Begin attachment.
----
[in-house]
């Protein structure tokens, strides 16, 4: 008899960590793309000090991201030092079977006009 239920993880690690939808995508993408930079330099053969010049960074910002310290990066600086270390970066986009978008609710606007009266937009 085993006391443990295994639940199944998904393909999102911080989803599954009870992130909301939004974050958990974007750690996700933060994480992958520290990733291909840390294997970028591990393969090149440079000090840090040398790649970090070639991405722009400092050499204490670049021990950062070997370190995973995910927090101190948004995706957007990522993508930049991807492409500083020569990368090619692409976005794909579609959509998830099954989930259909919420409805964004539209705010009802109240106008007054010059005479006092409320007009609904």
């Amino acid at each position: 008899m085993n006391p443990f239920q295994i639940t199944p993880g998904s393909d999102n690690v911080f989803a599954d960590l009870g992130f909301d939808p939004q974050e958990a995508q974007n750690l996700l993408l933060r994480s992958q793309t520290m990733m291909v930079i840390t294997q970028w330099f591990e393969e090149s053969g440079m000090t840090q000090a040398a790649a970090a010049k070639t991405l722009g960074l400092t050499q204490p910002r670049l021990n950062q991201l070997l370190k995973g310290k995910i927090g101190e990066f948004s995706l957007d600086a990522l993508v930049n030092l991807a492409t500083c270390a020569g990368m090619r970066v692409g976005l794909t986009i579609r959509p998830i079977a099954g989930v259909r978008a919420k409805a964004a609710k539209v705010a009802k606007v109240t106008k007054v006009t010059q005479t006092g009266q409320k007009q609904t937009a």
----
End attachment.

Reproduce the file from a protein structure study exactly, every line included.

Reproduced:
[in-house]
């Protein structure tokens, strides 16, 4: 008899960590793309000090991201030092079977006009 239920993880690690939808995508993408930079330099053969010049960074910002310290990066600086270390970066986009978008609710606007009266937009 085993006391443990295994639940199944998904393909999102911080989803599954009870992130909301939004974050958990974007750690996700933060994480992958520290990733291909840390294997970028591990393969090149440079000090840090040398790649970090070639991405722009400092050499204490670049021990950062070997370190995973995910927090101190948004995706957007990522993508930049991807492409500083020569990368090619692409976005794909579609959509998830099954989930259909919420409805964004539209705010009802109240106008007054010059005479006092409320007009609904």
């Amino acid at each position: 008899m085993n006391p443990f239920q295994i639940t199944p993880g998904s393909d999102n690690v911080f989803a599954d960590l009870g992130f909301d939808p939004q974050e958990a995508q974007n750690l996700l993408l933060r994480s992958q793309t520290m990733m291909v930079i840390t294997q970028w330099f591990e393969e090149s053969g440079m000090t840090q000090a040398a790649a970090a010049k070639t991405l722009g960074l400092t050499q204490p910002r670049l021990n950062q991201l070997l370190k995973g310290k995910i927090g101190e990066f948004s995706l957007d600086a990522l993508v930049n030092l991807a492409t500083c270390a020569g990368m090619r970066v692409g976005l794909t986009i579609r959509p998830i079977a099954g989930v259909r978008a919420k409805a964004a609710k539209v705010a009802k606007v109240t106008k007054v006009t010059q005479t006092g009266q409320k007009q609904t937009a």